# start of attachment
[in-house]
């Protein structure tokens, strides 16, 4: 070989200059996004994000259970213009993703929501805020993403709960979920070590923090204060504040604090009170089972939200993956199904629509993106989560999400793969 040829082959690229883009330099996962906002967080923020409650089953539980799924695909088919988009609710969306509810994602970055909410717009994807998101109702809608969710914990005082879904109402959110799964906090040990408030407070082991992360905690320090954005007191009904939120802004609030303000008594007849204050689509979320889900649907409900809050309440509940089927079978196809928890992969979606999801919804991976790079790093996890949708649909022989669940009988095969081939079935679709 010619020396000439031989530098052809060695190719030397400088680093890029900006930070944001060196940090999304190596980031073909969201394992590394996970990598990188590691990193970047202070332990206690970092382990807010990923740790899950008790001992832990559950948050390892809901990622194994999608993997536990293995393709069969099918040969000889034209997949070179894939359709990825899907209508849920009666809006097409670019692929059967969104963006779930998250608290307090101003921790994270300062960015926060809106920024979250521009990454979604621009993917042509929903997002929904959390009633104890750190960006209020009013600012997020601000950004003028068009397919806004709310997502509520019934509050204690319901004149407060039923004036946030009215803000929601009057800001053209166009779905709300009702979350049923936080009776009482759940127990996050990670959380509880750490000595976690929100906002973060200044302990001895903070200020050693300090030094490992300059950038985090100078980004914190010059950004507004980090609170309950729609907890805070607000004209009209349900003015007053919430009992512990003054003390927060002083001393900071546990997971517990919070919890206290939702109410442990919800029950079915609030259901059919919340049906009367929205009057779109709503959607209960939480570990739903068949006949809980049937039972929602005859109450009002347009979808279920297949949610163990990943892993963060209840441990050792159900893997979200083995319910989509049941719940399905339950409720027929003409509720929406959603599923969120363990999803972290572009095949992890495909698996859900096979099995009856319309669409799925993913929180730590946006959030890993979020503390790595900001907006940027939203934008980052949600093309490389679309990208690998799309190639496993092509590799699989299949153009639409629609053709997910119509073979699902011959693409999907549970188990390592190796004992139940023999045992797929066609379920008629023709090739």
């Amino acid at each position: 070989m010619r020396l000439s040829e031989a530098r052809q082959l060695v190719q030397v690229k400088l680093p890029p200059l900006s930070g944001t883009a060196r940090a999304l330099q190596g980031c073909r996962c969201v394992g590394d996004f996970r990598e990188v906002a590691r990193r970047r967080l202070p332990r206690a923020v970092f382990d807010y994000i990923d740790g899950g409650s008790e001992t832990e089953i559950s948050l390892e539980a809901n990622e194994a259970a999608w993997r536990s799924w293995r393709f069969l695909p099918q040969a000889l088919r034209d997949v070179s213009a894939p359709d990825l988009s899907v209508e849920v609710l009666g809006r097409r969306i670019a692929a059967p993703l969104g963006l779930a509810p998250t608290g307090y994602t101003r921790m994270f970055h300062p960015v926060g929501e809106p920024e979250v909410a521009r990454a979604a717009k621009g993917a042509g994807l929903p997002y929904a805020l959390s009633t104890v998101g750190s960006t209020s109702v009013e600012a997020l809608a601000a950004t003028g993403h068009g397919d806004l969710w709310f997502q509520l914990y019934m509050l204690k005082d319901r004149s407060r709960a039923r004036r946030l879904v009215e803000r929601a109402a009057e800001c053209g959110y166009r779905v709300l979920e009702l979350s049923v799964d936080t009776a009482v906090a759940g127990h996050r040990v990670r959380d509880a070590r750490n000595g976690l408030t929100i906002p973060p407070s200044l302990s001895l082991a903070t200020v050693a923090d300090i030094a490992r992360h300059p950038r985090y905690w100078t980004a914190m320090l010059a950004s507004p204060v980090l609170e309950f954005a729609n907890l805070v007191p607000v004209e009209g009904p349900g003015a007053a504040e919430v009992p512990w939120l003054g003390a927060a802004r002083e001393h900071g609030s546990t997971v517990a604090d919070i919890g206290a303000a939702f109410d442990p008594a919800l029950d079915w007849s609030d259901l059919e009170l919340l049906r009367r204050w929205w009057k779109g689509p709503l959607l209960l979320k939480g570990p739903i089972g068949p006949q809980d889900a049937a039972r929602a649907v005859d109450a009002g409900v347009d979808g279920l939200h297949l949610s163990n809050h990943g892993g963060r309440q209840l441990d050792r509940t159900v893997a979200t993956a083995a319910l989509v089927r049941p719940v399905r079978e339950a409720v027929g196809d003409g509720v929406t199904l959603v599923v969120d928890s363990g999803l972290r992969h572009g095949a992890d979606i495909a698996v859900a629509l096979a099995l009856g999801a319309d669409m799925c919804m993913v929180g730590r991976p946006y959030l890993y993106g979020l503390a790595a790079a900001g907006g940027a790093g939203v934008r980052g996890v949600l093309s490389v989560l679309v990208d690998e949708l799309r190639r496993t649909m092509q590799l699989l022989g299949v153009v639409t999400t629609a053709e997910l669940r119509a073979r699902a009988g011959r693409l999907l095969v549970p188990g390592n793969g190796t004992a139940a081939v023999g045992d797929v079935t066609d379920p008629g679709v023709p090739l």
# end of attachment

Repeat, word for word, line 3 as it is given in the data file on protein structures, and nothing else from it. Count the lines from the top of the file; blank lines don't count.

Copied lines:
């Amino acid at each position: 070989m010619r020396l000439s040829e031989a530098r052809q082959l060695v190719q030397v690229k400088l680093p890029p200059l900006s930070g944001t883009a060196r940090a999304l330099q190596g980031c073909r996962c969201v394992g590394d996004f996970r990598e990188v906002a590691r990193r970047r967080l202070p332990r206690a923020v970092f382990d807010y994000i990923d740790g899950g409650s008790e001992t832990e089953i559950s948050l390892e539980a809901n990622e194994a259970a999608w993997r536990s799924w293995r393709f069969l695909p099918q040969a000889l088919r034209d997949v070179s213009a894939p359709d990825l988009s899907v209508e849920v609710l009666g809006r097409r969306i670019a692929a059967p993703l969104g963006l779930a509810p998250t608290g307090y994602t101003r921790m994270f970055h300062p960015v926060g929501e809106p920024e979250v909410a521009r990454a979604a717009k621009g993917a042509g994807l929903p997002y929904a805020l959390s009633t104890v998101g750190s960006t209020s109702v009013e600012a997020l809608a601000a950004t003028g993403h068009g397919d806004l969710w709310f997502q509520l914990y019934m509050l204690k005082d319901r004149s407060r709960a039923r004036r946030l879904v009215e803000r929601a109402a009057e800001c053209g959110y166009r779905v709300l979920e009702l979350s049923v799964d936080t009776a009482v906090a759940g127990h996050r040990v990670r959380d509880a070590r750490n000595g976690l408030t929100i906002p973060p407070s200044l302990s001895l082991a903070t200020v050693a923090d300090i030094a490992r992360h300059p950038r985090y905690w100078t980004a914190m320090l010059a950004s507004p204060v980090l609170e309950f954005a729609n907890l805070v007191p607000v004209e009209g009904p349900g003015a007053a504040e919430v009992p512990w939120l003054g003390a927060a802004r002083e001393h900071g609030s546990t997971v517990a604090d919070i919890g206290a303000a939702f109410d442990p008594a919800l029950d079915w007849s609030d259901l059919e009170l919340l049906r009367r204050w929205w009057k779109g689509p709503l959607l209960l979320k939480g570990p739903i089972g068949p006949q809980d889900a049937a039972r929602a649907v005859d109450a009002g409900v347009d979808g279920l939200h297949l949610s163990n809050h990943g892993g963060r309440q209840l441990d050792r509940t159900v893997a979200t993956a083995a319910l989509v089927r049941p719940v399905r079978e339950a409720v027929g196809d003409g509720v929406t199904l959603v599923v969120d928890s363990g999803l972290r992969h572009g095949a992890d979606i495909a698996v859900a629509l096979a099995l009856g999801a319309d669409m799925c919804m993913v929180g730590r991976p946006y959030l890993y993106g979020l503390a790595a790079a900001g907006g940027a790093g939203v934008r980052g996890v949600l093309s490389v989560l679309v990208d690998e949708l799309r190639r496993t649909m092509q590799l699989l022989g299949v153009v639409t999400t629609a053709e997910l669940r119509a073979r699902a009988g011959r693409l999907l095969v549970p188990g390592n793969g190796t004992a139940a081939v023999g045992d797929v079935t066609d379920p008629g679709v023709p090739l």